In my view, despite the perception (or propaganda some cynics might call it) that there has been rapid progress in DAM, in reality, the core purposes and corresponding features have not changed a great deal for decades, they have just got faster and (a little) easier to use. The real game-changing transformation has been the opportunity offered by internet/online communications. DAM systems still only scratch the surface of what is possible and vendors have been tied up with the challenges of just delivering product. Collaboration features in DAM might change this since they add a functional tier that has not been properly feasible (certainly at a level that many DAM users could realistically afford).

We have featured ConceptShare several times on DAM News because their tool is integrated with a variety of DAM products already. Those who have chosen to use it have evidently reached the conclusion that they cannot reproduce the same collaboration facilities cost-effectively. ConceptShare have directly identified the DAM segment. The delivery method where they connect into multiple host applications illustrates how DAM Value Chains might work as a prototypical model. DAM applications are their route to market (or channel) and there is a symbiosis now developing between those offering the core DAM product and the collaboration facilitators.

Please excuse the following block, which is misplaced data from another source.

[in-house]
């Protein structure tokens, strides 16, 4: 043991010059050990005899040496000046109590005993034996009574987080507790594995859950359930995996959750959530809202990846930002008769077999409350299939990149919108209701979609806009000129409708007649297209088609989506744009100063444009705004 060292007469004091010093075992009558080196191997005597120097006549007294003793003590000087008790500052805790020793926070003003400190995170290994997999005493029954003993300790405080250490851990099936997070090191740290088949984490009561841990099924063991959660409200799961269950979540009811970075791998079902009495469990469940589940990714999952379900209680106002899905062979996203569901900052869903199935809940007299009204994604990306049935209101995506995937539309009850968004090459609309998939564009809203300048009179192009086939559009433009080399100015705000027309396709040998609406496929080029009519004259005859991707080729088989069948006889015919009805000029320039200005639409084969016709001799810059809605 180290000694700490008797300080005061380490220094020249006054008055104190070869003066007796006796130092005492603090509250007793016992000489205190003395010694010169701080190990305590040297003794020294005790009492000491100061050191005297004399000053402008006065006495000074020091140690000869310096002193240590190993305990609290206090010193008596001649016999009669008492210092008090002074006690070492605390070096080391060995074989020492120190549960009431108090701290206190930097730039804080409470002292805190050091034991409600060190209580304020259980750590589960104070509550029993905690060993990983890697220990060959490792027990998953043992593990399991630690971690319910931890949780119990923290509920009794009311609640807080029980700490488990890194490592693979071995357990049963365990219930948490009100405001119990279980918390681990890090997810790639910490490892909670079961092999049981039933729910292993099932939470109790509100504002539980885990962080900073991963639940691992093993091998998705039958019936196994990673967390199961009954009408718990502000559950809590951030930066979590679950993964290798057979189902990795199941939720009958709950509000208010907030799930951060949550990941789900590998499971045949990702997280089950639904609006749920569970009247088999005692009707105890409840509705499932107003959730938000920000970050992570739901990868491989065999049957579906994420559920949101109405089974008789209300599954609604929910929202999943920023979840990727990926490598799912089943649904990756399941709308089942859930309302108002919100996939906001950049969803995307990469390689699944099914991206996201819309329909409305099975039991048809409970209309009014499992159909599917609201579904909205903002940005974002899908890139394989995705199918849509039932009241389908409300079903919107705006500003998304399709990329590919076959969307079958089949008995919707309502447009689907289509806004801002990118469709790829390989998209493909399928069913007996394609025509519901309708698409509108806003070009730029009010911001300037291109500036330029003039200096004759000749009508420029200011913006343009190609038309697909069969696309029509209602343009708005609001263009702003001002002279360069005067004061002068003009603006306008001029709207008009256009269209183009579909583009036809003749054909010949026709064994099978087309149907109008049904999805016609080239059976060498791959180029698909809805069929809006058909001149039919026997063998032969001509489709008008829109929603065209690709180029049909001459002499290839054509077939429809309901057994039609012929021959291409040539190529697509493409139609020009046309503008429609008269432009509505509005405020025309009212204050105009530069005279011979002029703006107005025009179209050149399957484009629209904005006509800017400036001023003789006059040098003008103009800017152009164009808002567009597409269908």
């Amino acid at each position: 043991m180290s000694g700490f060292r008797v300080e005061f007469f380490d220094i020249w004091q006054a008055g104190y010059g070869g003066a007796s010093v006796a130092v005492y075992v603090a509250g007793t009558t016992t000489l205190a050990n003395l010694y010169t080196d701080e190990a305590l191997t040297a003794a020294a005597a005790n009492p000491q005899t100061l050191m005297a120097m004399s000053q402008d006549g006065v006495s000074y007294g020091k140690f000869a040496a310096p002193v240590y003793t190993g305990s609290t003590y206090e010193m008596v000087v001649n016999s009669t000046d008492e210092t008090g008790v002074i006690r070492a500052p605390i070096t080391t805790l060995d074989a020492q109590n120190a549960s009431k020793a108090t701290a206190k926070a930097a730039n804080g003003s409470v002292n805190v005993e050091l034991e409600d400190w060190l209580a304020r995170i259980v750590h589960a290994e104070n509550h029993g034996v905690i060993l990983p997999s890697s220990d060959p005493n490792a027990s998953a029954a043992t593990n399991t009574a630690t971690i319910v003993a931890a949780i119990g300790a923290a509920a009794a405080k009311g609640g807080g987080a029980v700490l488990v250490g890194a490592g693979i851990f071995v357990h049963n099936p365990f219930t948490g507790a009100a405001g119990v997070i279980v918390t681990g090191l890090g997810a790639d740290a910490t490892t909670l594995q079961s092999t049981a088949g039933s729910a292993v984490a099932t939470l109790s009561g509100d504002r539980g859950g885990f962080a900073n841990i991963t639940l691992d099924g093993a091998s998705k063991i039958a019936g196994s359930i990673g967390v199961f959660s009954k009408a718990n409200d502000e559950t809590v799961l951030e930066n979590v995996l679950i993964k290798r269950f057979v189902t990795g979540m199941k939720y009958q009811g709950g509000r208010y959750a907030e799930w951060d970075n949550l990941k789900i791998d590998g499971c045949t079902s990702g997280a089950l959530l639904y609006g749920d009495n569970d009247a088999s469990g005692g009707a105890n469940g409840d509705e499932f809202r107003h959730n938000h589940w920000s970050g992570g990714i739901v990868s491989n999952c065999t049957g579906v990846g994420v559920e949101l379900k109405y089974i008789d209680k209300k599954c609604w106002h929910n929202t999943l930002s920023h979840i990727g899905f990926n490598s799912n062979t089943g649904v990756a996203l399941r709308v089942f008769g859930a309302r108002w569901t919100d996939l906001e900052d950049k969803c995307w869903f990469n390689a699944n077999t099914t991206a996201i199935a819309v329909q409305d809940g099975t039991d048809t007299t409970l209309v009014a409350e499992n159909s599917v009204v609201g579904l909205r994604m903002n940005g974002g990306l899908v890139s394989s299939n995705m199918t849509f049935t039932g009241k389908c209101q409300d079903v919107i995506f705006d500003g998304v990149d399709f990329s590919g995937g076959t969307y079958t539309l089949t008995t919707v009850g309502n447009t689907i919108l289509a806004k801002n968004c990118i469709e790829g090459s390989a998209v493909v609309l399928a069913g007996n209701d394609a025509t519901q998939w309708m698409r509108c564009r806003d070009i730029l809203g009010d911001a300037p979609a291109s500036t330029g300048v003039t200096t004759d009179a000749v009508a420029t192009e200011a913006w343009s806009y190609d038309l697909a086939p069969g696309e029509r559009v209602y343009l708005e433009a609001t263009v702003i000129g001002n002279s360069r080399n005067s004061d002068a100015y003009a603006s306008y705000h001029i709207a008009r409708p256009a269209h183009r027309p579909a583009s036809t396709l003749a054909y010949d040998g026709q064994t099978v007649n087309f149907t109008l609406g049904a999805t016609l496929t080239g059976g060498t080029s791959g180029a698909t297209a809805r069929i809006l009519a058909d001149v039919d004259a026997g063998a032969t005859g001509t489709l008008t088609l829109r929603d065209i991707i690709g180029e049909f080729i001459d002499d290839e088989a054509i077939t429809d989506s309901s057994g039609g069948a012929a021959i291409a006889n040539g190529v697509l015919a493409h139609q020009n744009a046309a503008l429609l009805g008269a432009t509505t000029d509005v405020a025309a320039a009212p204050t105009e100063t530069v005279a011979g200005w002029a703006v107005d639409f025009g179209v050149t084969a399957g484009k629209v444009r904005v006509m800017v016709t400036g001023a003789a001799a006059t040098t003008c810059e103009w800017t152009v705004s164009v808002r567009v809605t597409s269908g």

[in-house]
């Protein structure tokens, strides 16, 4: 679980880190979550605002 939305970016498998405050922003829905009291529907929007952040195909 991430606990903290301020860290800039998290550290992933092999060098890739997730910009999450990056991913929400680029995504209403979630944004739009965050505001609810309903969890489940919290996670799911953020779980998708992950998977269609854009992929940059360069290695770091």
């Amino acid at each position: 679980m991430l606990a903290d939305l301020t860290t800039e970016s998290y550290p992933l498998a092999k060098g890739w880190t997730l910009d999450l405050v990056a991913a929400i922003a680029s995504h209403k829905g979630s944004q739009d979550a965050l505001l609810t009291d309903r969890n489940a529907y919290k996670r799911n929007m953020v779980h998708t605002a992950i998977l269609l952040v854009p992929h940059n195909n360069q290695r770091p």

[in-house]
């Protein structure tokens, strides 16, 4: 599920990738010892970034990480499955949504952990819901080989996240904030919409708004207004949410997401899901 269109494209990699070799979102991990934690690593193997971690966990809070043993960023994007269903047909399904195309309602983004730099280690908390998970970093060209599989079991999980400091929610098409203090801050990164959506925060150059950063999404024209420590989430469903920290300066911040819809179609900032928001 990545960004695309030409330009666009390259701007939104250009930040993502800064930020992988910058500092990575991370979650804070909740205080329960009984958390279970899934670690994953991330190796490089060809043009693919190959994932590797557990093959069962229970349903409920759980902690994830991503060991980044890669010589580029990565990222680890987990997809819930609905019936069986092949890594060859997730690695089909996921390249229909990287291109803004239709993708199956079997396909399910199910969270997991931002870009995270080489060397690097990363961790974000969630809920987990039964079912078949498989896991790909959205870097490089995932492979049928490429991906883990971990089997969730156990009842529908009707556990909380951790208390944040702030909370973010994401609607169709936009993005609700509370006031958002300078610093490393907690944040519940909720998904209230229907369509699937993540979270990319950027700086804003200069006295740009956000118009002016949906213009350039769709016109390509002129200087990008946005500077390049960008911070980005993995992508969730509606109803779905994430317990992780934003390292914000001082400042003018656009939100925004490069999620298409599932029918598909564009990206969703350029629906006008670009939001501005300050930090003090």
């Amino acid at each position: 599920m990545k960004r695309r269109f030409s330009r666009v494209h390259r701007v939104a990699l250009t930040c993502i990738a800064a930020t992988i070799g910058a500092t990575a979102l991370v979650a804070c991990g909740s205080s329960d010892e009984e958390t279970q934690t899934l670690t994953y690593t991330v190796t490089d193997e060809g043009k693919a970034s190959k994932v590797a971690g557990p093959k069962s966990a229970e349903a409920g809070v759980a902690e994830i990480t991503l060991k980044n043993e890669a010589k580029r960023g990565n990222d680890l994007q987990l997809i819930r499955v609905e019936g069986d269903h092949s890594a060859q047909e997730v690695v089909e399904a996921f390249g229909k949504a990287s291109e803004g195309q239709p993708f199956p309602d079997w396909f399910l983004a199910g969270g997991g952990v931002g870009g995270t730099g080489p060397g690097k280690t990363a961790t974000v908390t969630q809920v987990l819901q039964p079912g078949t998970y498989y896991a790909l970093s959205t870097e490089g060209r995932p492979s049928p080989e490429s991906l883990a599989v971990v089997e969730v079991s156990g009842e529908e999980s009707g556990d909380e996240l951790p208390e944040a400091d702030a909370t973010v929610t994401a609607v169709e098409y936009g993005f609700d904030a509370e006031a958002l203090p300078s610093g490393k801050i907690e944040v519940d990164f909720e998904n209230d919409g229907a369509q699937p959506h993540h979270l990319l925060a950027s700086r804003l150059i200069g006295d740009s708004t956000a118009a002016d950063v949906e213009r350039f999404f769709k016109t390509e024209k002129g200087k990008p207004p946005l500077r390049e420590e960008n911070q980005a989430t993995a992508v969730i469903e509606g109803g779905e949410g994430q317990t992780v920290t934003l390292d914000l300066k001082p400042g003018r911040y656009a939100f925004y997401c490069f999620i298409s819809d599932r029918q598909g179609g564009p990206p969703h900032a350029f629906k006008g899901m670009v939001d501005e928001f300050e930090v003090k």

The market for collaboration tools has a dynamic which parallels an earlier period of the wider DAM market itself. In around 2000-2003 when DAM was still mainly in the early adopter stage, one of the more common phenomena was the number of ECM installations where either the primary ECM vendor or the IT department buying the application thought they could save money by rolling out some rudimentary DAM (usually referred to as ‘the photo library module’ or another equally disparaging description). Usually the results ended up being abandoned by the target users because they lacked sophistication and depth. A lot of the demand for web based DAM systems sold in 2004-2007 was likely to have been predicated on the failure of ECM tools to adequately address demand for systems to effectively manage rich media such as images and video.